Hariri Says Resignation Crisis was 'Bitter', Dialogue is 'the Only Way'
Prime Minister Saad Hariri on Wednesday described his November resignation ordeal as “one of the bitterest crises” in his political life, while stressing that dialogue is the only possible approach in Lebanon.
“Four years have passed since the martyrdom of the brother and the comrade of the difficult days, (slain ex-minister Mohammed Shatah), and each year I was sensing the extent of the emptiness he has left. But this year I increasingly felt his absence and how much I needed his wit, wisdom and firmness during one of the bitterest crises in my political life,” said Hariri at a rally marking Shatah's fourth assassination anniversary.
“Shatah fell on the same path of late PM Rafik Hariri. Together they walked the path of moderation and state-building and together they were martyred in defense of the state's role,” Hariri added.
“Today Mohammed is the symbol of dialogue and this country cannot live without dialogue,” the premier went on to say.
He added: “We can challenge each other, practice arrogance, yell at each other and fight each other, but in the end, the country would pay the price. Dialogue remains the only way no matter the political disputes.”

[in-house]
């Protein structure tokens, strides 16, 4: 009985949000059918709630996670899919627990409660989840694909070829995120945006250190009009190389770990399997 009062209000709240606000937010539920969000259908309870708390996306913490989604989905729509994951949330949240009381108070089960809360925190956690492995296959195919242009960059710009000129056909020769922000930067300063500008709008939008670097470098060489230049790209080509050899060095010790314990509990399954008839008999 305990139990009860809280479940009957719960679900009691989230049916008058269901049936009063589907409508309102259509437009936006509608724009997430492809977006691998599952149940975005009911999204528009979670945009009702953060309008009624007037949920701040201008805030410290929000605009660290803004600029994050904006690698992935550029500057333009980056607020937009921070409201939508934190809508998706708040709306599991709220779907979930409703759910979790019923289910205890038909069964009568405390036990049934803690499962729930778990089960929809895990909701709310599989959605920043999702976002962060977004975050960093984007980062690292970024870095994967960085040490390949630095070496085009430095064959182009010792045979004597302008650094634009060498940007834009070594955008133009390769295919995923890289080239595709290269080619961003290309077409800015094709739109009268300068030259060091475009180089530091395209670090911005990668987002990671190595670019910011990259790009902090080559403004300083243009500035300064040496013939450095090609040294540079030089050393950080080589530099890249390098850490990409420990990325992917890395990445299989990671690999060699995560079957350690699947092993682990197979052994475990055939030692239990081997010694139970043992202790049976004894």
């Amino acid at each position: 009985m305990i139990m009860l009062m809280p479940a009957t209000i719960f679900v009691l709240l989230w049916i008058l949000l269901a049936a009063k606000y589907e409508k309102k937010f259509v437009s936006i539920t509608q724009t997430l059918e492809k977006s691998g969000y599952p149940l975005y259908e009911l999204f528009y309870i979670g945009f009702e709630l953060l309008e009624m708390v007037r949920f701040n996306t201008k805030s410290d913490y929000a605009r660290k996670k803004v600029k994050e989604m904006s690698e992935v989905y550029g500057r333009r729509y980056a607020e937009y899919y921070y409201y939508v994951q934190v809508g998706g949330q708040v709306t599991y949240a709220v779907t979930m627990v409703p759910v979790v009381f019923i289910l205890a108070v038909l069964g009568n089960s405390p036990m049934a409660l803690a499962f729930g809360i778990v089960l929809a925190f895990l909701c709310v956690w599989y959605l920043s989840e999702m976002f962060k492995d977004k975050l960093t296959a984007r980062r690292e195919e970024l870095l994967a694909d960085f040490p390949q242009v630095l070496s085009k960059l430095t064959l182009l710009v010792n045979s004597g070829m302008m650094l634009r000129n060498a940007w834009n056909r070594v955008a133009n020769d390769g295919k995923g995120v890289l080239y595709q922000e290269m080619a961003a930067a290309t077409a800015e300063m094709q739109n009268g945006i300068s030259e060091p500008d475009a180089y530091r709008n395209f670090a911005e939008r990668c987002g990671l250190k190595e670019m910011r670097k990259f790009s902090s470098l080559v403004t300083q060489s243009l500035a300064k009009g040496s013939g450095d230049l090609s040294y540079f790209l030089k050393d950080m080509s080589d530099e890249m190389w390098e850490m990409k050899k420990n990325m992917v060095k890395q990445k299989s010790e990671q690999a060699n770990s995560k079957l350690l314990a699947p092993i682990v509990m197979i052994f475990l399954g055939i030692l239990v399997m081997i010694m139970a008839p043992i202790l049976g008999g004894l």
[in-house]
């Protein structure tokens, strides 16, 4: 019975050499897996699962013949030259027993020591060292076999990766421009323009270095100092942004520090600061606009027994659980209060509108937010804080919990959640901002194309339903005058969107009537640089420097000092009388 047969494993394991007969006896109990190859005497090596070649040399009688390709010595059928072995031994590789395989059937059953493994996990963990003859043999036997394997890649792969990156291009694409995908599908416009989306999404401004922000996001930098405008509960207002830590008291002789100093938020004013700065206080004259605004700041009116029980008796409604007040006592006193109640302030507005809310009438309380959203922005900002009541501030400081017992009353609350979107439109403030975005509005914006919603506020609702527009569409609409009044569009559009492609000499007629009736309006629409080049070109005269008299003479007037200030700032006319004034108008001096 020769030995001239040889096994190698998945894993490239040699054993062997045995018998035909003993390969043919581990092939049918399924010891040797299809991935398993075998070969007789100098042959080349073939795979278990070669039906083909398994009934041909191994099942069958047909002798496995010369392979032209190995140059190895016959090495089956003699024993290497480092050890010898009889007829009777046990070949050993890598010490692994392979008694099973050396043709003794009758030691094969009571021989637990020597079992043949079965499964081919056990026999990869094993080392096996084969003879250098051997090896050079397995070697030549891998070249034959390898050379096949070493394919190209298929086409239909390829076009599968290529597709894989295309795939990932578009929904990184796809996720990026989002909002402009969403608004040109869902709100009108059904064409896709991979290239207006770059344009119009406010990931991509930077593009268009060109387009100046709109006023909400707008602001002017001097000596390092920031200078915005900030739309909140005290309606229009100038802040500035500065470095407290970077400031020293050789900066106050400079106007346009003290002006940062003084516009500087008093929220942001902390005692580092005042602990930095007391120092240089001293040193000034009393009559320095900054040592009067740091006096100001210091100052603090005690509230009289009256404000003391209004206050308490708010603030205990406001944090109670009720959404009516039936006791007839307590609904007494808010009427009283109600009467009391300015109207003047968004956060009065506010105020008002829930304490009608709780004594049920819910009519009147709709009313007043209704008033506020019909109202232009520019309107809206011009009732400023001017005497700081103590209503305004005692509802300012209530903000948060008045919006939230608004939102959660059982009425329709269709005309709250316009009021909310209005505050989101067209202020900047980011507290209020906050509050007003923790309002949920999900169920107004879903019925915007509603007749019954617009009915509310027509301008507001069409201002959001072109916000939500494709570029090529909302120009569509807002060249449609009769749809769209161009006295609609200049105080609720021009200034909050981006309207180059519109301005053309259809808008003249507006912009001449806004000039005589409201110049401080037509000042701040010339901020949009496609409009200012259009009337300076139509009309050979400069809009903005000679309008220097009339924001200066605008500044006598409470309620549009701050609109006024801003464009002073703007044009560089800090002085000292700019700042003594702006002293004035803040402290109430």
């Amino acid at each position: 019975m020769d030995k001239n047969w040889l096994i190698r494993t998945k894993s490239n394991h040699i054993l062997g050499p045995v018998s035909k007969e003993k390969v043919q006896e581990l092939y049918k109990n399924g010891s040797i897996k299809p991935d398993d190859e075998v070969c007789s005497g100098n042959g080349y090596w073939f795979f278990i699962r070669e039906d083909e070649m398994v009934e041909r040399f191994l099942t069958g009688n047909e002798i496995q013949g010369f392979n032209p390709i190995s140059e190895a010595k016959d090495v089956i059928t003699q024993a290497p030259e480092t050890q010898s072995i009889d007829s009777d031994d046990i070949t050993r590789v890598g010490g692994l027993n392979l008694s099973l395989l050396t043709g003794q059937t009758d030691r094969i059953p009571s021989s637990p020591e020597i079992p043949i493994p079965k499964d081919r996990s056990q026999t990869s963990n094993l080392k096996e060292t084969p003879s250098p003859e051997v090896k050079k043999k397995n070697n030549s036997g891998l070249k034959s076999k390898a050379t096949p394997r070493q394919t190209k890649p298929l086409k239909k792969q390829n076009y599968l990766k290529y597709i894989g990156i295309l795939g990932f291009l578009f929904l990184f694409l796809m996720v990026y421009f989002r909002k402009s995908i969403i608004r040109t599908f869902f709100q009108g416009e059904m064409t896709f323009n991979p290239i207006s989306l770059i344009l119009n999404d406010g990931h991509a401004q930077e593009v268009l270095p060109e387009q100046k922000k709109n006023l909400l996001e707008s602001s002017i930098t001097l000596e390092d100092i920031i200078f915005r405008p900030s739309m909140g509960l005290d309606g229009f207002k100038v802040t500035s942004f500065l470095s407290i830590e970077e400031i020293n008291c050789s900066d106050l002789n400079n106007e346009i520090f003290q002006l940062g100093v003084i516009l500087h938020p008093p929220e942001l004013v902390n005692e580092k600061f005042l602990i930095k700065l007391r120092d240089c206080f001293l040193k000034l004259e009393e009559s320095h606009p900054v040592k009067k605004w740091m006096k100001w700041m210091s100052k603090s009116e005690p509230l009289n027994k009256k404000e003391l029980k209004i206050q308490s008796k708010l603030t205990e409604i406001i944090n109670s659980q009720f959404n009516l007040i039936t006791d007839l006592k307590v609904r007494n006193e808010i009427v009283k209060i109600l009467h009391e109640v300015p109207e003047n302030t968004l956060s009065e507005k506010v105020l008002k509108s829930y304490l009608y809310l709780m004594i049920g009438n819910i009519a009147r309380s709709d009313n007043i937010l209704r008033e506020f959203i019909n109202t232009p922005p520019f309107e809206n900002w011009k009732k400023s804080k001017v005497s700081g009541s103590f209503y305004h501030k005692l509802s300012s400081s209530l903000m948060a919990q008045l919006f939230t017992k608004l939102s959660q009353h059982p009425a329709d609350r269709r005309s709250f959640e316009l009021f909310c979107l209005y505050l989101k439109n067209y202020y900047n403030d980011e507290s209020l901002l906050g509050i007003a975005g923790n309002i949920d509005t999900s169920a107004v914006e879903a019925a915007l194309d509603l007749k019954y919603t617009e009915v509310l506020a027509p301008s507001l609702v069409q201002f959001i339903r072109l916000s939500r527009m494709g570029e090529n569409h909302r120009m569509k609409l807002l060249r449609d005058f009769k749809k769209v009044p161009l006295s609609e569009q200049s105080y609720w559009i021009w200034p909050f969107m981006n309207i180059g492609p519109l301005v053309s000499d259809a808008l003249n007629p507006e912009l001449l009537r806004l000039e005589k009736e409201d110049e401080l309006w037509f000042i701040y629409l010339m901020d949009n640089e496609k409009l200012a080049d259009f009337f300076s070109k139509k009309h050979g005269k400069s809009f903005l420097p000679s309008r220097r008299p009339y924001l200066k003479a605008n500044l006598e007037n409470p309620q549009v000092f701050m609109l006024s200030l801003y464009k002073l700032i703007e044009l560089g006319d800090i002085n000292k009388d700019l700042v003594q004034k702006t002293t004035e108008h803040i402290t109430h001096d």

Emphasizing that he and certain political parties will not agree on a lot of issues, especially regional matters, Hariri asked: “Without dialogue, how would the situation in the country be?”
“We experienced the absence of dialogue prior to the Taef Accord but we ended up around the same table. The Taef Accord is doing very well because we will always defend this Constitution,” the premier added.
Hariri had shocked the Lebanese and the world on November 4 when he resigned during an unusual TV broadcast from Saudi Arabia, citing assassination threats and blasting the policies of Iran and Hizbullah in Lebanon and the region.
After a puzzling mini-odyssey that took him to France, Egypt and Cyprus, Hariri arrived back in Lebanon after around two weeks of absence and then announced the reversal of his resignation after he reached an agreement with the Hizbullah-led camp on distancing Lebanon from regional conflicts.
Many questions remain unanswered following the unprecedented scenario that saw Lebanon's prime minister resign in a foreign country suspected of keeping him under “house arrest” and return only after the apparent intervention of France.
And while Hariri and Riyadh seemed on a collision course with Hizbullah last month, an apparent behind-the-scenes deal has restored the status quo.